** Progress in Earth and Planetary Science is the official journal of the Japan Geoscience Union, published in collaboration with its 51 society members.

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    Interdisciplinary research

    Large tsunamis reset growth of massive corals

    Goto K, Hongo C, Watanabe M, Miyazawa K, Hisamatsu A

    Boulder, Coral, Disaster, Hazard, Ishigaki Island, Tsunami, Tsunami effects on coral, Coral boulder, Numerical modeling

    Distribution of massive corals at the study area.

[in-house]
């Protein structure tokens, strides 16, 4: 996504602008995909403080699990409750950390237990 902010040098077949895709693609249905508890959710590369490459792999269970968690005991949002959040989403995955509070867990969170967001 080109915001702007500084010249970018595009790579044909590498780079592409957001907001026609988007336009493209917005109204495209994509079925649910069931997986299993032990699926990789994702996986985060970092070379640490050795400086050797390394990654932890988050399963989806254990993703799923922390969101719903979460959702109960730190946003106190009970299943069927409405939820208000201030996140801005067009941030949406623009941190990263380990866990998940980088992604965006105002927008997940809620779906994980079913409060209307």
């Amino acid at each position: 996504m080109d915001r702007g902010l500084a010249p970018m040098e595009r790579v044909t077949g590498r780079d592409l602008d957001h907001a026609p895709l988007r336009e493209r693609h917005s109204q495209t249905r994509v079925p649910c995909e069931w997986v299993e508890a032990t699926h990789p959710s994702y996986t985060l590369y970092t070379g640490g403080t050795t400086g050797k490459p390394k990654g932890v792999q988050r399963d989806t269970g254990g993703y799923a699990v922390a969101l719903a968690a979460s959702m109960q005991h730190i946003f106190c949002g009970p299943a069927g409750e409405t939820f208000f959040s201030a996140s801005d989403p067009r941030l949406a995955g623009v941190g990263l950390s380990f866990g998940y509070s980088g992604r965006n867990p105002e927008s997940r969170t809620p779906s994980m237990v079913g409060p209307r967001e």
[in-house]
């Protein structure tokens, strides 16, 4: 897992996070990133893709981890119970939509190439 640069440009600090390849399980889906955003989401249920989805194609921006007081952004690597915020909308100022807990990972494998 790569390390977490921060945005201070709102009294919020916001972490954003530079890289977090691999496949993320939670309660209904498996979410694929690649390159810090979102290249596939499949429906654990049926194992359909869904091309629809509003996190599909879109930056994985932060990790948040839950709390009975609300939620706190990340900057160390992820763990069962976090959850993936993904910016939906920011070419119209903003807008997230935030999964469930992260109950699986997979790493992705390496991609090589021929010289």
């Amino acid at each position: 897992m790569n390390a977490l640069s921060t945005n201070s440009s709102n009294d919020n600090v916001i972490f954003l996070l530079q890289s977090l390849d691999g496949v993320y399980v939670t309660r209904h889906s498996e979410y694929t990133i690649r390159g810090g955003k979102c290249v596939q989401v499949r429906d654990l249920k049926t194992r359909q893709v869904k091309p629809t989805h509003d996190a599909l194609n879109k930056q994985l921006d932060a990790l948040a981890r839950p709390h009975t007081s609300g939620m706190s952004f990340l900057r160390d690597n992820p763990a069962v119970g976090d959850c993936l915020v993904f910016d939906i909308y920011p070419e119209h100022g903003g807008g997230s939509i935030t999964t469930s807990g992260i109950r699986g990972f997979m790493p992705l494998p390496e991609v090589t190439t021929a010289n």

Corals at Ishigaki Island, Japan, are characterized by their high species diversity. Not only are they struck by storm waves generated annually by typhoons, the corals, especially the massive ones, in the fringing reef were buffeted by huge tsunami waves with a run-up height of ca. 30 m in 1771 Meiwa tsunami and its predecessors at few hundred-year intervals. We present field survey and numerical results demonstrating that such near-field large tsunamis could have reset the growth of massive corals, a phenomenon which large typhoons have not caused. Our field survey revealed that the massive corals in the lagoon are not attached to the bedrock but are instead located on the sandy sea bottom. Therefore, those are movable of sufficiently large wave inundated in the lagoon. Our numerical results further showed that the maximum velocity of the tsunami at the reef edge, calculable as < 21.2 m/s at the study area, is still high in the shallow lagoon, perhaps generating sufficiently strong hydrodynamic force to devastate the massive corals in the shallow lagoon entirely, as well as some presumed damages on tabular and branching corals on the reef crest and reef slope. This numerical result is consistent with the observed fact that even a 9-m long Porites boulder (about 220 t) was cast ashore by the 1771 tsunami. The sizes of the presently living massive corals of Porites spp. are consistent with our hypothesis that they started to grow after the latest 1771 tsunami event. At the coral reefs of high tsunami-risk countries, severe destruction of corals by large tsunami waves should be considered for their growth history because, depending on the bathymetry, coral characteristics, and tsunami hydrodynamic features, tsunamis can radically alter coral habitats.